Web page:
Friday, April 17, 2009

A Tale of Two Families


Dodie Smith’s A Tale of Two Families is the fifth and rarest of her novels, and if I hadn’t set out to read her entire oeuvre, I would never have unearthed it. Perhaps the library didn’t stock it. I was familiar with three of her other titles: I Capture the Castle (everybody’s favorite girlhood book), The Town in Bloom, and It Ends with Revelations. But the two best, The New Moon with the Old, and A Tale of Two Families, never appeared on the shelf, or were stolen by mischievous girls in capes (our look back in the day--not that I stole, but I once lost a copy of Ozma of Oz, and refused, in some strange act of civil disobedience, to pay the fine. "I don't pay taxes: I don't owe the money," I announced dramatically. I lost my library card).

This beautifully-written short novel hinges on the decision of two middle-aged sisters, May and June, to move their families from London to the country to live in two neighboring houses, the Dower House and the cottage. Although the houses are beautiful, they are somewhat leery about the move, and with good reason: The sisters are married to two attractive brothers, George, a philandering, wealthy businessman, and Robert, a writer, and attractions flare up with the proximity of the two families.

When May and June’s mother, Fran, comes to visit, this tactful, experienced, seventy-something character unobtrusively becomes the most interesting character in the novel: she has a knack as an observer for solving problems and her wry, sensible interior dialogues about family life balance some of the crazier goings-on (particularly when her sister, Mildred, arrives: Mildred goes around dressed like Little Bo Peep and fantasizes about and meddles in other people’s sex lives). Fran also befriends Baggy, George and Robert’s father, who has switched from living with Robert’s family to George’s in the country.

There is a long, lovely, totally absorbing description of Fran’s shopping trip in the village, interspersed with amused remembrances of a song about a baby elephant learning to cross the street, and as the traffic is heavy, the song amuses her: she lugs a psychedelic shopping bag with her purchases, a suit and a green toy frog, and a scale which won’t fit in a bag, and has a minor accident that makes her aware of aging.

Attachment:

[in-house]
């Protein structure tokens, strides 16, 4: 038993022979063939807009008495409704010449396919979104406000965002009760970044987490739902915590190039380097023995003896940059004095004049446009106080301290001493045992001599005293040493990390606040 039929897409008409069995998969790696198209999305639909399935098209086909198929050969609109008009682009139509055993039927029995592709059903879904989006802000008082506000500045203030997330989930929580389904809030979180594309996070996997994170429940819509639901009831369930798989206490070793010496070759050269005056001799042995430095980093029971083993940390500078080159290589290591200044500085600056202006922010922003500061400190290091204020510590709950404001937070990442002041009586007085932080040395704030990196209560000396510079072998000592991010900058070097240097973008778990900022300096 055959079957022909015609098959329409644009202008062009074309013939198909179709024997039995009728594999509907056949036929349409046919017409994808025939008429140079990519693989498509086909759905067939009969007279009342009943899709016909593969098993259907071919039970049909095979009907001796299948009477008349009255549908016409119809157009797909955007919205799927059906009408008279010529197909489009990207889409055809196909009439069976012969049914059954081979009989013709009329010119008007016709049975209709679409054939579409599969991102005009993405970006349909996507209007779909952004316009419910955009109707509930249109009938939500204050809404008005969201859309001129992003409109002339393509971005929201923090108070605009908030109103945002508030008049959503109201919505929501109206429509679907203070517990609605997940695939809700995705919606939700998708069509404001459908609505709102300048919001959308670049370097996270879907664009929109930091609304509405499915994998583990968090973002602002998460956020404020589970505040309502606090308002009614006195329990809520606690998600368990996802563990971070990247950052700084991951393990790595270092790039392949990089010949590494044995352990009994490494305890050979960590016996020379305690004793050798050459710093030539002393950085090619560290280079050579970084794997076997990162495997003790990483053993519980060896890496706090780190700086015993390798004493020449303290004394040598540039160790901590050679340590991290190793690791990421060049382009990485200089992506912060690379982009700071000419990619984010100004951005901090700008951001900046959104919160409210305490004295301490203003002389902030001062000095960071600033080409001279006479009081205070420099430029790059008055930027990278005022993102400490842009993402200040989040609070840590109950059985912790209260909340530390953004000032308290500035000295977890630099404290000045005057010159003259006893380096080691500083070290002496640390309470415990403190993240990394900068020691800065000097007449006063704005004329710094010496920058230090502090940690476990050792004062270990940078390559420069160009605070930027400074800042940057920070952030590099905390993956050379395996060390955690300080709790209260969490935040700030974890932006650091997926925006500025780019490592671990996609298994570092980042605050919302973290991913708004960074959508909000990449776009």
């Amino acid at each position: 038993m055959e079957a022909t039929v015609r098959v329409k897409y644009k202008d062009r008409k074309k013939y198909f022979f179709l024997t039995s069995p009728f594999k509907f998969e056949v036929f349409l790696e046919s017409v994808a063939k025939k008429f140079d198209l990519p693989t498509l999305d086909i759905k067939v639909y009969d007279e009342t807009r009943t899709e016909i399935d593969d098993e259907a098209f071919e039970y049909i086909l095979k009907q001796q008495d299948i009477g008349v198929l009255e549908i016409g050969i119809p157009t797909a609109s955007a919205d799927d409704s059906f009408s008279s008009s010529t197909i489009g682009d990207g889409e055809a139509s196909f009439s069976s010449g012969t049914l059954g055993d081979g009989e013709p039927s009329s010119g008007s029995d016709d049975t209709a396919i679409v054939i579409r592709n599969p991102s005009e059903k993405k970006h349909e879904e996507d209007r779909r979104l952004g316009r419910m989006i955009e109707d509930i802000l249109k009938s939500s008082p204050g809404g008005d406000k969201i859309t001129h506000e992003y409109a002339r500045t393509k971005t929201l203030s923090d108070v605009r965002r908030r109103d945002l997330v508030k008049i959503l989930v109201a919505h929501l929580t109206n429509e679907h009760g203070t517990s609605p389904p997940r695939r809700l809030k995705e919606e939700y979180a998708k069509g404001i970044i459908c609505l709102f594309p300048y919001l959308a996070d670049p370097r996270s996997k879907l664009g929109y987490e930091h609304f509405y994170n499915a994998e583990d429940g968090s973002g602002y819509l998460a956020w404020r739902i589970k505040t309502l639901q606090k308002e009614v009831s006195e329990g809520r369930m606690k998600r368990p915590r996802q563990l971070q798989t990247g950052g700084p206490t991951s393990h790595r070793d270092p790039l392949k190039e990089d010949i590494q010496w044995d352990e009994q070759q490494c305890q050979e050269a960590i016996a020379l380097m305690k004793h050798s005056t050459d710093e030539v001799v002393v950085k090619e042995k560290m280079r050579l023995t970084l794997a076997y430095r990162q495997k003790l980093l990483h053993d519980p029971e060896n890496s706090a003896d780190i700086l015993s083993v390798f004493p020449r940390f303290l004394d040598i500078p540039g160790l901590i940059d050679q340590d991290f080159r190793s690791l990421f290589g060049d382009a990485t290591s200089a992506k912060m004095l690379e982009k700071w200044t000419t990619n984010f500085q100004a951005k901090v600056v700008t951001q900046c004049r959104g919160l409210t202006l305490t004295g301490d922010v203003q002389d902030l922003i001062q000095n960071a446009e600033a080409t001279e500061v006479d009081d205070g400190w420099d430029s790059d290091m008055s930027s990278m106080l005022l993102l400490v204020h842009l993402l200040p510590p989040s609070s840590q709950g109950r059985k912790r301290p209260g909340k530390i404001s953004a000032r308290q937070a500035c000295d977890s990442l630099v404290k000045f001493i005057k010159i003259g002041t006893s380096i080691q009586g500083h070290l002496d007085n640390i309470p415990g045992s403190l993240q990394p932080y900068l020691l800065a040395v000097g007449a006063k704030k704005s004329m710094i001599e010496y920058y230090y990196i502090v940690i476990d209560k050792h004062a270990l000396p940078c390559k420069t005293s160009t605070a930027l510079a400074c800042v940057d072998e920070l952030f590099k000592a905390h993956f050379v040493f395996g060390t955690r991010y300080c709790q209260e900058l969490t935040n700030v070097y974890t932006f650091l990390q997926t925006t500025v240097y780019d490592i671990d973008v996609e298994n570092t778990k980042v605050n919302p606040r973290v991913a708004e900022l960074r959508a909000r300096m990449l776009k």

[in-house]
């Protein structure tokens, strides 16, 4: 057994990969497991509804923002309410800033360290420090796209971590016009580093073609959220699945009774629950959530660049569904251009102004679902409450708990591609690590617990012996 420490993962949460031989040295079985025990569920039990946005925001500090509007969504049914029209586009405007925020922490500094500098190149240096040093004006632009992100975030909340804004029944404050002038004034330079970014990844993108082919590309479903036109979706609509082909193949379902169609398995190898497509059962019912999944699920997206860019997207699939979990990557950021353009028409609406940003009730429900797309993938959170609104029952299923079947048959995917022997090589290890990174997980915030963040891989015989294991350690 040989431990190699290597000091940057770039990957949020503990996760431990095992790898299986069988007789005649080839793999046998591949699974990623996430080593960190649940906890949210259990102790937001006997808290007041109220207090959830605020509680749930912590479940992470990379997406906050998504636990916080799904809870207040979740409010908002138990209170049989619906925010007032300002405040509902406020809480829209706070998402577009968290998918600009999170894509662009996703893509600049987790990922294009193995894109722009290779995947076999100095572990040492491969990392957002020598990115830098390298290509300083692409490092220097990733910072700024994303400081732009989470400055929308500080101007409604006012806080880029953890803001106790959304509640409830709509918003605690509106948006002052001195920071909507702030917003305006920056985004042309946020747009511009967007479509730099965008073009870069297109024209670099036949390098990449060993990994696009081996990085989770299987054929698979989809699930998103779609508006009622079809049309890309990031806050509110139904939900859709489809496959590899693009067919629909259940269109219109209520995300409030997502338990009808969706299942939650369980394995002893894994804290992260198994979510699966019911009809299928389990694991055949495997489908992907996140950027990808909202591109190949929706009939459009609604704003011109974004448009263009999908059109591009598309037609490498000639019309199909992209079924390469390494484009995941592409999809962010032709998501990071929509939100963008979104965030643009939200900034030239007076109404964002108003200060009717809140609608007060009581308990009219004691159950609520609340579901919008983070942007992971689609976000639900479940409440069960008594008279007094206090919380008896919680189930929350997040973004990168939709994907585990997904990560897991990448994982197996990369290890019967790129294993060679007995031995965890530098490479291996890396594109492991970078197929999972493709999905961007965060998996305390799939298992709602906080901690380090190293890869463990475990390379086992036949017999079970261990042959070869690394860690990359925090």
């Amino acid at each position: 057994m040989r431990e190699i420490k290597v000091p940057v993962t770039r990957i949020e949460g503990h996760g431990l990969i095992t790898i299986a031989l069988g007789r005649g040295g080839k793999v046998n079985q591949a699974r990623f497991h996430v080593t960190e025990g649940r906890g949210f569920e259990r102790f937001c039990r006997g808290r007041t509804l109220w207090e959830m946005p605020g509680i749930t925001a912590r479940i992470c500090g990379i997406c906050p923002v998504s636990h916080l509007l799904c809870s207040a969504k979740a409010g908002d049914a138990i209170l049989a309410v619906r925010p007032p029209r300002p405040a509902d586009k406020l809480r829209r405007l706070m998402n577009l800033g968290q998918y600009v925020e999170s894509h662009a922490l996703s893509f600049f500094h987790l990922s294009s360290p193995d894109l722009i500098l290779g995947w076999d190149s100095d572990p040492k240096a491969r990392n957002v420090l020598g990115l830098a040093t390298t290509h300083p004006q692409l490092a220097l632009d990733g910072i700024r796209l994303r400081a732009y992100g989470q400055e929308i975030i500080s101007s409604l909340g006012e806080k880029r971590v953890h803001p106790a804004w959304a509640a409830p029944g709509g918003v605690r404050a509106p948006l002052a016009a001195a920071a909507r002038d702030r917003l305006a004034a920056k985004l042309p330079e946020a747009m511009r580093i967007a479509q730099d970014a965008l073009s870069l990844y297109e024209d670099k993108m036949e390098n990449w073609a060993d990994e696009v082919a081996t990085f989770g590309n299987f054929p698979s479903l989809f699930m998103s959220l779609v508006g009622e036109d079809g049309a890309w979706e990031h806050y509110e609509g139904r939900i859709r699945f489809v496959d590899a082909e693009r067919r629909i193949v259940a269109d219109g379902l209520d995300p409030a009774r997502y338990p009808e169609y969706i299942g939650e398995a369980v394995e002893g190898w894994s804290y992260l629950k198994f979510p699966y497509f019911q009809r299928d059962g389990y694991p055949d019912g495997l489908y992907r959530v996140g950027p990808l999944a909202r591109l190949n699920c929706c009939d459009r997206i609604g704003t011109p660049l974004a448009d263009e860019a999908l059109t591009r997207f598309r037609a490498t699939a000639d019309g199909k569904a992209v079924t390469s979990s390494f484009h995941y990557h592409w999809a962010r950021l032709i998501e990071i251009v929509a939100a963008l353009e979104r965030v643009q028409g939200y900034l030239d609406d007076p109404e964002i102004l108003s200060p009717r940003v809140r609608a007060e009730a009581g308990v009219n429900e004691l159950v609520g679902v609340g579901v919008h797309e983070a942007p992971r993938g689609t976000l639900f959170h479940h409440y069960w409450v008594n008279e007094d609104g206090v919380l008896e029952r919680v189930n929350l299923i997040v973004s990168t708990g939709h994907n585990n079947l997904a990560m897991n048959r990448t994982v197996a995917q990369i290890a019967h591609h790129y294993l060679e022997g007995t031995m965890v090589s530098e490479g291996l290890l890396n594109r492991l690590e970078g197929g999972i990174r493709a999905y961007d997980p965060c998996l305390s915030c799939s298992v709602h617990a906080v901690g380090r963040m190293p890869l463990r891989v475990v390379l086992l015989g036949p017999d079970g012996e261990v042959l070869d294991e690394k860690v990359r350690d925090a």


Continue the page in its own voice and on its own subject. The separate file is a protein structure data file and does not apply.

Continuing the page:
She stood on the kerb watching a steady stream of cars. (A woman standing beside her said resignedly, “Factory going-home time.’) She could see no pedestrian crossing. How did one get across? If there was a momentary break in the traffic on her side of the wide street, cars on the far side were sweeping past. She noted that hardy souls got as far as the middle of the street and then waited. She’d simply have to do the same...and very nerve-wracking she found it, standing there unauthorized by any island, expecting cars to crash into her behind. Really, this country High Street was more dangerous than Piccadilly Circus. At last! She could make it now if she was nippy. She started out - and instantly saw...a truck....She began to run, or rather, she intended to begin, what actually happened was that she found herself incapable of running. She simply could not run - it was like some nightmare in which one had leaden feet. Run, run!...Somehow, somehow, she staggered to safety only a couple of seconds before the truck swept past. And then, for no reason at all, her legs gave way and she sank to the pavement, dropping everything she was carrying. The clanging scales sounded like a car smash.


Fran is unscathed - but this is the first time she has confronted aging. Yet in many ways Fran seems younger than her daughters.

Everyone comes in pairs: May’s daughter, Corinna, a drama student in London, is in love with June’s son, Hugh, who works in the City, and May is appalled, beleiving they may marry and have abnormal children. But she needn’t worry much, because Hugh, it turns out, is sexually cold, and Corinna has to look elsewhere for sex.

If you like The Hundred and One Dalmatians, there is a sweet dalmatian in this novel! Dodie Smith raised dalmatians herself. There are several love scenes between dog lovers. But I won't spoil it...

2 comments:

Ellen said...

The two sisters reminds me of Austen's and so many books, the rivalry too, and I notice the use of the name _Corinna_ (a favorite of Austen's). _I Capture the Castle_ has many allusions to Austen. Of Fran standing in front of traffic, one might think of Emma looking out the window from Highbury, only it's a contrast. I've found myself unable to go through a quick turning revolving door or get on an escalator in NYC at times; the same strong feeling of reluctance and panic and paralysis.

Ellen

MAD HOUSEWIFE! said...

There IS something Austen-ian about this novel. Village life, two families: the beginning seems a little stagey, as Smith was a playwright, but it becomes totally believable and fascinating.